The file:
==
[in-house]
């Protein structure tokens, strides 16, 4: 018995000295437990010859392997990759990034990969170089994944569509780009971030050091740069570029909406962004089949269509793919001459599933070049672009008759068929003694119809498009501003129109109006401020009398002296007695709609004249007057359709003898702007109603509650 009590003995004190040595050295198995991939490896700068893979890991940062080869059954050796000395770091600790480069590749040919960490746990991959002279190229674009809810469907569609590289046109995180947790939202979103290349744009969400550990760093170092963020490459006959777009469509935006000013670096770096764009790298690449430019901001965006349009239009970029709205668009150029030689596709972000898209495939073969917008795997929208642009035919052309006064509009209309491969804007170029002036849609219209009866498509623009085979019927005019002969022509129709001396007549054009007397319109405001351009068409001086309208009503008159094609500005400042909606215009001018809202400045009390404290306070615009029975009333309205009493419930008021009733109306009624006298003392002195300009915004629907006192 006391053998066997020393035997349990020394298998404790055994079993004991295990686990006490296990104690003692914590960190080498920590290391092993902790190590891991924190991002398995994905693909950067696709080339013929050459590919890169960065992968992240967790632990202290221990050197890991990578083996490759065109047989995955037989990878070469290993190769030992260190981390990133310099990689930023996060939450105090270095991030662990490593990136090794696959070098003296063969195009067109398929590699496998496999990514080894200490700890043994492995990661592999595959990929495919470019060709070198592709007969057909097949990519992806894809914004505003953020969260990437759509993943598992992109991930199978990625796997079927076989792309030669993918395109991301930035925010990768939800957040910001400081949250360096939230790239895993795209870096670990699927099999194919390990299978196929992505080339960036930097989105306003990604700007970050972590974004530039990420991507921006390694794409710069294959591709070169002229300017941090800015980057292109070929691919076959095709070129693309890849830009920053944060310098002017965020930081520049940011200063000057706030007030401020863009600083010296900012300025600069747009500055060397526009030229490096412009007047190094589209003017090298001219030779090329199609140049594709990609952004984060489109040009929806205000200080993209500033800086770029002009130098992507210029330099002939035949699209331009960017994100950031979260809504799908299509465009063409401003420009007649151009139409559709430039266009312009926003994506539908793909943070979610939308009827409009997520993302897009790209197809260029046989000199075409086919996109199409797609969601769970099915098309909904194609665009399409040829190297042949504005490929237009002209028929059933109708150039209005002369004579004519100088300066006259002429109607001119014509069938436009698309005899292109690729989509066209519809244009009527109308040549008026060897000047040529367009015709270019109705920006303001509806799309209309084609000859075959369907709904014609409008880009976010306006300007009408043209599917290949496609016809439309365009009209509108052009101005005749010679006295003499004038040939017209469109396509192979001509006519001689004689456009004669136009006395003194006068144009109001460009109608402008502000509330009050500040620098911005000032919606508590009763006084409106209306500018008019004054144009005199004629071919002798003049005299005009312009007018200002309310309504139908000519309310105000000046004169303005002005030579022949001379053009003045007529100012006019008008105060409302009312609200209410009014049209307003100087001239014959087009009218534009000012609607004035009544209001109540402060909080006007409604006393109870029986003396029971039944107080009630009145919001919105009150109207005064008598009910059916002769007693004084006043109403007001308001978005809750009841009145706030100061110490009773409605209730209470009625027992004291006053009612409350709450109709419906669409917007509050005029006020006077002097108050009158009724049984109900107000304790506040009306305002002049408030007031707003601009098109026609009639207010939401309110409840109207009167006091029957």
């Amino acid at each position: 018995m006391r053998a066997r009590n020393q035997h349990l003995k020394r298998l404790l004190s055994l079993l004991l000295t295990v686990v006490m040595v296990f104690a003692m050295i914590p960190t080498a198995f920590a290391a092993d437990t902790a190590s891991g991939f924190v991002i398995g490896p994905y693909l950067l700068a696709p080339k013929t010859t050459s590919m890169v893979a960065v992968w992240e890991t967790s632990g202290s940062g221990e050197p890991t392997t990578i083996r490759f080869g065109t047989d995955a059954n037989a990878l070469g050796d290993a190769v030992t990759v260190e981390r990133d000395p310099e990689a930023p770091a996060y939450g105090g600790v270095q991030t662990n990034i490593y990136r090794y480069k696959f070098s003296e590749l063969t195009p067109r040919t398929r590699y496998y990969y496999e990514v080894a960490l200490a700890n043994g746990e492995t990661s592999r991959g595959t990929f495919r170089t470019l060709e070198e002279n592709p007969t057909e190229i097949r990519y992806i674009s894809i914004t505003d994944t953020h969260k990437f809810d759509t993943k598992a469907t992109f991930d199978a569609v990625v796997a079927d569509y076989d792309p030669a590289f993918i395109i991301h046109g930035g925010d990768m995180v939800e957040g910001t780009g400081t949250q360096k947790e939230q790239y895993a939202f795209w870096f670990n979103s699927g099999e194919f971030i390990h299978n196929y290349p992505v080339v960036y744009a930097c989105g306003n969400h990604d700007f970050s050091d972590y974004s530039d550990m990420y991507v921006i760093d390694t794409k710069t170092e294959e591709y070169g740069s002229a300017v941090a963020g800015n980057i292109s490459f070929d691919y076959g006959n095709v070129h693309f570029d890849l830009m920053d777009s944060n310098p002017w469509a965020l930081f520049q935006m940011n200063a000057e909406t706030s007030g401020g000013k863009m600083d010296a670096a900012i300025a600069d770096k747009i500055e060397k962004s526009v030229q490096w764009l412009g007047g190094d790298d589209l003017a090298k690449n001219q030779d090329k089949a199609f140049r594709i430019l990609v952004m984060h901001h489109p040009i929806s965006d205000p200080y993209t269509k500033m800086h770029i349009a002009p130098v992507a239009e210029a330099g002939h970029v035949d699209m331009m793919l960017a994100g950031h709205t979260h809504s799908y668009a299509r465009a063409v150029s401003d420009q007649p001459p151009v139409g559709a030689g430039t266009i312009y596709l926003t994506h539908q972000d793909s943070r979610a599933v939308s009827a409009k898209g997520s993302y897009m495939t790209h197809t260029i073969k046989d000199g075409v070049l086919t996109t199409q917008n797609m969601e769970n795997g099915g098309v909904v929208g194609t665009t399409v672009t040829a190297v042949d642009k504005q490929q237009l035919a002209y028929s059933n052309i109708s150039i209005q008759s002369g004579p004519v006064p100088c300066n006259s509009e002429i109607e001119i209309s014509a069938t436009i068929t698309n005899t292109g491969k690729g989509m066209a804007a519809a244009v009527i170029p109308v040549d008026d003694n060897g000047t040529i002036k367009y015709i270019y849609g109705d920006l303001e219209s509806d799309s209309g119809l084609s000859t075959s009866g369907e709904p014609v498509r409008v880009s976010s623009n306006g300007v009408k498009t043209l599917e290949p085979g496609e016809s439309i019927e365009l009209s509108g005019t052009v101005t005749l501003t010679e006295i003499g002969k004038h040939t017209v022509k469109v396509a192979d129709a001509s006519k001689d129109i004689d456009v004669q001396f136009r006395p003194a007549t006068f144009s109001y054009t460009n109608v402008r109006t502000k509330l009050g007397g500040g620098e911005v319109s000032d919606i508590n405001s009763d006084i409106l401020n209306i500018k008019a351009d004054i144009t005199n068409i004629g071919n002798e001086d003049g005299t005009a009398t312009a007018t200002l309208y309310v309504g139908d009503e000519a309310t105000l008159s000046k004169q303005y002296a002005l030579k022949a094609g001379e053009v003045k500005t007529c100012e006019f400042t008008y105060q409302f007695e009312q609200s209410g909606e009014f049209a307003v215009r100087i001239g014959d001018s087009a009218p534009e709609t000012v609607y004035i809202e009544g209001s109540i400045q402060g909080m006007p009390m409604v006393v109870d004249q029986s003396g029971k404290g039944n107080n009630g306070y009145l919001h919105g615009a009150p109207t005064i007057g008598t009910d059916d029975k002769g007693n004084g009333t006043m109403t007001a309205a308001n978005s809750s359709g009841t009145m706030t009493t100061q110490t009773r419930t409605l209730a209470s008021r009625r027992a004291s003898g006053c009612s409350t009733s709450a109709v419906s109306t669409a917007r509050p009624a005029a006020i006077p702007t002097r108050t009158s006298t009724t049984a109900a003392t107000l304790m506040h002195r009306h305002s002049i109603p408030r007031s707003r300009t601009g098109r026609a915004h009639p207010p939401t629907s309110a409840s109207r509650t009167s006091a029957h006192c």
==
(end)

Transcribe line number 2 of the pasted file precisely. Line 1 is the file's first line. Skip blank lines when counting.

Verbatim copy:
């Protein structure tokens, strides 16, 4: 018995000295437990010859392997990759990034990969170089994944569509780009971030050091740069570029909406962004089949269509793919001459599933070049672009008759068929003694119809498009501003129109109006401020009398002296007695709609004249007057359709003898702007109603509650 009590003995004190040595050295198995991939490896700068893979890991940062080869059954050796000395770091600790480069590749040919960490746990991959002279190229674009809810469907569609590289046109995180947790939202979103290349744009969400550990760093170092963020490459006959777009469509935006000013670096770096764009790298690449430019901001965006349009239009970029709205668009150029030689596709972000898209495939073969917008795997929208642009035919052309006064509009209309491969804007170029002036849609219209009866498509623009085979019927005019002969022509129709001396007549054009007397319109405001351009068409001086309208009503008159094609500005400042909606215009001018809202400045009390404290306070615009029975009333309205009493419930008021009733109306009624006298003392002195300009915004629907006192 006391053998066997020393035997349990020394298998404790055994079993004991295990686990006490296990104690003692914590960190080498920590290391092993902790190590891991924190991002398995994905693909950067696709080339013929050459590919890169960065992968992240967790632990202290221990050197890991990578083996490759065109047989995955037989990878070469290993190769030992260190981390990133310099990689930023996060939450105090270095991030662990490593990136090794696959070098003296063969195009067109398929590699496998496999990514080894200490700890043994492995990661592999595959990929495919470019060709070198592709007969057909097949990519992806894809914004505003953020969260990437759509993943598992992109991930199978990625796997079927076989792309030669993918395109991301930035925010990768939800957040910001400081949250360096939230790239895993795209870096670990699927099999194919390990299978196929992505080339960036930097989105306003990604700007970050972590974004530039990420991507921006390694794409710069294959591709070169002229300017941090800015980057292109070929691919076959095709070129693309890849830009920053944060310098002017965020930081520049940011200063000057706030007030401020863009600083010296900012300025600069747009500055060397526009030229490096412009007047190094589209003017090298001219030779090329199609140049594709990609952004984060489109040009929806205000200080993209500033800086770029002009130098992507210029330099002939035949699209331009960017994100950031979260809504799908299509465009063409401003420009007649151009139409559709430039266009312009926003994506539908793909943070979610939308009827409009997520993302897009790209197809260029046989000199075409086919996109199409797609969601769970099915098309909904194609665009399409040829190297042949504005490929237009002209028929059933109708150039209005002369004579004519100088300066006259002429109607001119014509069938436009698309005899292109690729989509066209519809244009009527109308040549008026060897000047040529367009015709270019109705920006303001509806799309209309084609000859075959369907709904014609409008880009976010306006300007009408043209599917290949496609016809439309365009009209509108052009101005005749010679006295003499004038040939017209469109396509192979001509006519001689004689456009004669136009006395003194006068144009109001460009109608402008502000509330009050500040620098911005000032919606508590009763006084409106209306500018008019004054144009005199004629071919002798003049005299005009312009007018200002309310309504139908000519309310105000000046004169303005002005030579022949001379053009003045007529100012006019008008105060409302009312609200209410009014049209307003100087001239014959087009009218534009000012609607004035009544209001109540402060909080006007409604006393109870029986003396029971039944107080009630009145919001919105009150109207005064008598009910059916002769007693004084006043109403007001308001978005809750009841009145706030100061110490009773409605209730209470009625027992004291006053009612409350709450109709419906669409917007509050005029006020006077002097108050009158009724049984109900107000304790506040009306305002002049408030007031707003601009098109026609009639207010939401309110409840109207009167006091029957």